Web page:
Delicacies from Below: Part I of II
If you eat mushrooms you find, you are doing so at your own risk. While every effort has been made to ensure that the information contained in this site is correct, the author and editors of BrokeAss Gourmet caution against the use of the information in any particular application and accept no responsibility or liability for errors, omissions or representations, expressed or implied, contained herein.
Agaricus augustus. Lepiota rachodes. Boletus edulis. Lactarius deliciosus. Clitocybe nuda. These are a few of my favorite things. Beautiful, a tad bit freakish, technically illegal to possess in most public places, and delicious, these are wild fungi. By learning to collect your own, you attain access to an arcane world of delicacies – for free. And on the kitchen end of the matter, preparation is minimal. Don’t be mistaken: You can – and should – wash mushrooms, though some chefs claim it’s a sin. And you needn’t make soufflés or risottos; in fact, you’ll best taste your wild mushrooms through simpler techniques – and no mushroom recipe beats a hot pan, olive oil, salt and pepper, white wine, and 10 to 20 minutes at the stove.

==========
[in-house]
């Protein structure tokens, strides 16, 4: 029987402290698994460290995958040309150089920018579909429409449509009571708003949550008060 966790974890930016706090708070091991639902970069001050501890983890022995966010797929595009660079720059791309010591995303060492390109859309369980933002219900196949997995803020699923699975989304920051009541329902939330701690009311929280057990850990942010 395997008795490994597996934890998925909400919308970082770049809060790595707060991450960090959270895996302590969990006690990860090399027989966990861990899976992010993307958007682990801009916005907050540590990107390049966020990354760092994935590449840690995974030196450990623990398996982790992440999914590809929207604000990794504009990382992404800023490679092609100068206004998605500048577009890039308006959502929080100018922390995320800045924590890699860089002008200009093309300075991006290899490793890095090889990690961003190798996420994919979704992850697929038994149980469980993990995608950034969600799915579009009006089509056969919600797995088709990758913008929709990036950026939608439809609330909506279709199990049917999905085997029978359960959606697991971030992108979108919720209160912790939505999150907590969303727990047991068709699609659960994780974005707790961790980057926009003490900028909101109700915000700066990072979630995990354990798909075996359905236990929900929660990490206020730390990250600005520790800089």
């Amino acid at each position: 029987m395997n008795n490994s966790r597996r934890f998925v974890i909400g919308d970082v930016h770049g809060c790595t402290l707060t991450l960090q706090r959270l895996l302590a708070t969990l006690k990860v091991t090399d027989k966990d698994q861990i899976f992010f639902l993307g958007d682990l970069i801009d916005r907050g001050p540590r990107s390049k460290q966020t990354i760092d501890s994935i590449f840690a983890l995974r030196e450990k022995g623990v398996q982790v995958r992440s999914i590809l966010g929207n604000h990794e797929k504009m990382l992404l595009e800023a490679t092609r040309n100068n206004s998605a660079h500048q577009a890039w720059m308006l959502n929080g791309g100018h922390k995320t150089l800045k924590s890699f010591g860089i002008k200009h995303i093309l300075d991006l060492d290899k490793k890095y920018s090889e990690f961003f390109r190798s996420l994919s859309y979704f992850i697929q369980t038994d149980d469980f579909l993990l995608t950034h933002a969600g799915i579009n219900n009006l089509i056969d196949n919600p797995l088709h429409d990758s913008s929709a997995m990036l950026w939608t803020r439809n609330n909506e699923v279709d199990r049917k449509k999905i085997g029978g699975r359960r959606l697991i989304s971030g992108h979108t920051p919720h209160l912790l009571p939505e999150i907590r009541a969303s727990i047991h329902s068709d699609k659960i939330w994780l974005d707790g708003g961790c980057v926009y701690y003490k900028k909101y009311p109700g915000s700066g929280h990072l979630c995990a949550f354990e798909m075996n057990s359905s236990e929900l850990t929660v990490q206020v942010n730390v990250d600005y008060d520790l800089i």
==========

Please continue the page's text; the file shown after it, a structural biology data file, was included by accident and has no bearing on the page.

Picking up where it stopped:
Before we go on, I must address poisonous mushrooms. This is not a matter to be taken lightly. People die painful, violent deaths almost every year from eating mushrooms of the Amanita genus, usually the Death Cap (A. phalloides). First, they may marvel at the wonderful taste and texture of this attractive mushroom. After an hour come stomach pain and nausea. This passes, however, and they are granted about 24 hours of relief. They are not in the clear, however, for all this while the amanitins – the deadly compounds in the mushroom – are maneuvering for a spirited assault on the liver. Amanitins are an effective army, and the besieged liver stands no chance. It melts, and without a transplant, you die, and if there’s one thing a broke-ass gourmand can’t afford, it’s a liver transplant. Thus, the moral of this story before it’s even begun is, do not eat wild mushrooms if you do not have a clear understanding of what you’re doing. Amanitas grow worldwide. They are a clear and present danger, year-round.
Mushrooms are a fast-growing, abundant, and truly sustainable food source. Those that cannot be cultivated encourage us to leave the beaten path and stalk through the forest. Better yet, many mushrooms only grow among particular trees and thus indirectly encourage environmental conservation, even among the most unlikely, arrogant, ignorant circles of urban food snobs.